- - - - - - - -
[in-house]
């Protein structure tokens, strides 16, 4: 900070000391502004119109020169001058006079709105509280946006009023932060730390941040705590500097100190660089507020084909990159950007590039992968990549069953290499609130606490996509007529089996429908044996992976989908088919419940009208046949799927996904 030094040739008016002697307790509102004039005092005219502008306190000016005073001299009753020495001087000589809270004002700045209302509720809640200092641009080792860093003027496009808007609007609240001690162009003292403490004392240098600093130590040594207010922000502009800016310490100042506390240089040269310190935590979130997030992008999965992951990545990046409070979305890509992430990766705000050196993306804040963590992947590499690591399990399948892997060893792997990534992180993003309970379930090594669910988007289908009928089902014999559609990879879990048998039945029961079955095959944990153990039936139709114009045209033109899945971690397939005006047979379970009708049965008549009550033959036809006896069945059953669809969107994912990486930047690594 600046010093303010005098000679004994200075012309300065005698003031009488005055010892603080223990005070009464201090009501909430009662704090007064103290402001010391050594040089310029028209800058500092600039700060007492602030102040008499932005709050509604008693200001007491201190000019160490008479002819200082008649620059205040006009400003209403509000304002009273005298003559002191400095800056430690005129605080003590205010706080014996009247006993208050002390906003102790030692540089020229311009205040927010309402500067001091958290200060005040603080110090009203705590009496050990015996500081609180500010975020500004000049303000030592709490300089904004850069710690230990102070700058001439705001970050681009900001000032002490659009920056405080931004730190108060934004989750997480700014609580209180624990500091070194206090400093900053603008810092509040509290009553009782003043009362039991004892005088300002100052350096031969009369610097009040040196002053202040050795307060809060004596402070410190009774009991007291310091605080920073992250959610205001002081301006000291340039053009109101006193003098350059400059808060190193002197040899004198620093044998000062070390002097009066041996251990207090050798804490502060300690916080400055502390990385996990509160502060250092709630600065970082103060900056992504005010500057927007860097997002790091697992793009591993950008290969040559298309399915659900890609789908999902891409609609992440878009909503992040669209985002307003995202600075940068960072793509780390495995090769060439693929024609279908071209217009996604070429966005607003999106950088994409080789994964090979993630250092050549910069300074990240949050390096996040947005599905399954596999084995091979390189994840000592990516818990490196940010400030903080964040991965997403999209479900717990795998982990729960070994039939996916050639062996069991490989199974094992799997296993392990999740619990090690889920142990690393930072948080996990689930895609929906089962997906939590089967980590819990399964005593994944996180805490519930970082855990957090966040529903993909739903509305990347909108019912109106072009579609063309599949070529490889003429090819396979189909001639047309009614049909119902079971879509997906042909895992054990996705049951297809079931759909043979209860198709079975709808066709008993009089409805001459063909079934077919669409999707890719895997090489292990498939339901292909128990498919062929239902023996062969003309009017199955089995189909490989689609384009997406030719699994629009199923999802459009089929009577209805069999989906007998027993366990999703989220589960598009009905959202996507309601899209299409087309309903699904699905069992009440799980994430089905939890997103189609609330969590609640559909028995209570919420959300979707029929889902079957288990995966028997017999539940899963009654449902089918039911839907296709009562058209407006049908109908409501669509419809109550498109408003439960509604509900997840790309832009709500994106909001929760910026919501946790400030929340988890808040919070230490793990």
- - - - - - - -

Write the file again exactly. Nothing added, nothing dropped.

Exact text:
[in-house]
């Protein structure tokens, strides 16, 4: 900070000391502004119109020169001058006079709105509280946006009023932060730390941040705590500097100190660089507020084909990159950007590039992968990549069953290499609130606490996509007529089996429908044996992976989908088919419940009208046949799927996904 030094040739008016002697307790509102004039005092005219502008306190000016005073001299009753020495001087000589809270004002700045209302509720809640200092641009080792860093003027496009808007609007609240001690162009003292403490004392240098600093130590040594207010922000502009800016310490100042506390240089040269310190935590979130997030992008999965992951990545990046409070979305890509992430990766705000050196993306804040963590992947590499690591399990399948892997060893792997990534992180993003309970379930090594669910988007289908009928089902014999559609990879879990048998039945029961079955095959944990153990039936139709114009045209033109899945971690397939005006047979379970009708049965008549009550033959036809006896069945059953669809969107994912990486930047690594 600046010093303010005098000679004994200075012309300065005698003031009488005055010892603080223990005070009464201090009501909430009662704090007064103290402001010391050594040089310029028209800058500092600039700060007492602030102040008499932005709050509604008693200001007491201190000019160490008479002819200082008649620059205040006009400003209403509000304002009273005298003559002191400095800056430690005129605080003590205010706080014996009247006993208050002390906003102790030692540089020229311009205040927010309402500067001091958290200060005040603080110090009203705590009496050990015996500081609180500010975020500004000049303000030592709490300089904004850069710690230990102070700058001439705001970050681009900001000032002490659009920056405080931004730190108060934004989750997480700014609580209180624990500091070194206090400093900053603008810092509040509290009553009782003043009362039991004892005088300002100052350096031969009369610097009040040196002053202040050795307060809060004596402070410190009774009991007291310091605080920073992250959610205001002081301006000291340039053009109101006193003098350059400059808060190193002197040899004198620093044998000062070390002097009066041996251990207090050798804490502060300690916080400055502390990385996990509160502060250092709630600065970082103060900056992504005010500057927007860097997002790091697992793009591993950008290969040559298309399915659900890609789908999902891409609609992440878009909503992040669209985002307003995202600075940068960072793509780390495995090769060439693929024609279908071209217009996604070429966005607003999106950088994409080789994964090979993630250092050549910069300074990240949050390096996040947005599905399954596999084995091979390189994840000592990516818990490196940010400030903080964040991965997403999209479900717990795998982990729960070994039939996916050639062996069991490989199974094992799997296993392990999740619990090690889920142990690393930072948080996990689930895609929906089962997906939590089967980590819990399964005593994944996180805490519930970082855990957090966040529903993909739903509305990347909108019912109106072009579609063309599949070529490889003429090819396979189909001639047309009614049909119902079971879509997906042909895992054990996705049951297809079931759909043979209860198709079975709808066709008993009089409805001459063909079934077919669409999707890719895997090489292990498939339901292909128990498919062929239902023996062969003309009017199955089995189909490989689609384009997406030719699994629009199923999802459009089929009577209805069999989906007998027993366990999703989220589960598009009905959202996507309601899209299409087309309903699904699905069992009440799980994430089905939890997103189609609330969590609640559909028995209570919420959300979707029929889902079957288990995966028997017999539940899963009654449902089918039911839907296709009562058209407006049908109908409501669509419809109550498109408003439960509604509900997840790309832009709500994106909001929760910026919501946790400030929340988890808040919070230490793990």